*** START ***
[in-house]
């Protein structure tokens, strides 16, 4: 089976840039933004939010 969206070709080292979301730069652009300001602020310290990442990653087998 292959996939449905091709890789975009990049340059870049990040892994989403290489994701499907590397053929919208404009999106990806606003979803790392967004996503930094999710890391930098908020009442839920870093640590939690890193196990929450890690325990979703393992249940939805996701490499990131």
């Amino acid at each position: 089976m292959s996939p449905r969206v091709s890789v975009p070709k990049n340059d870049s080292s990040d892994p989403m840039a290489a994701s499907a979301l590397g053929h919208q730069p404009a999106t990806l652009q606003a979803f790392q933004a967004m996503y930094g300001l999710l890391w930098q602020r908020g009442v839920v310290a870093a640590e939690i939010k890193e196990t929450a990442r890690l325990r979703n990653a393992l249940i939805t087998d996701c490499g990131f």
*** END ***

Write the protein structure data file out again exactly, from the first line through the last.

[in-house]
């Protein structure tokens, strides 16, 4: 089976840039933004939010 969206070709080292979301730069652009300001602020310290990442990653087998 292959996939449905091709890789975009990049340059870049990040892994989403290489994701499907590397053929919208404009999106990806606003979803790392967004996503930094999710890391930098908020009442839920870093640590939690890193196990929450890690325990979703393992249940939805996701490499990131």
């Amino acid at each position: 089976m292959s996939p449905r969206v091709s890789v975009p070709k990049n340059d870049s080292s990040d892994p989403m840039a290489a994701s499907a979301l590397g053929h919208q730069p404009a999106t990806l652009q606003a979803f790392q933004a967004m996503y930094g300001l999710l890391w930098q602020r908020g009442v839920v310290a870093a640590e939690i939010k890193e196990t929450a990442r890690l325990r979703n990653a393992l249940i939805t087998d996701c490499g990131f």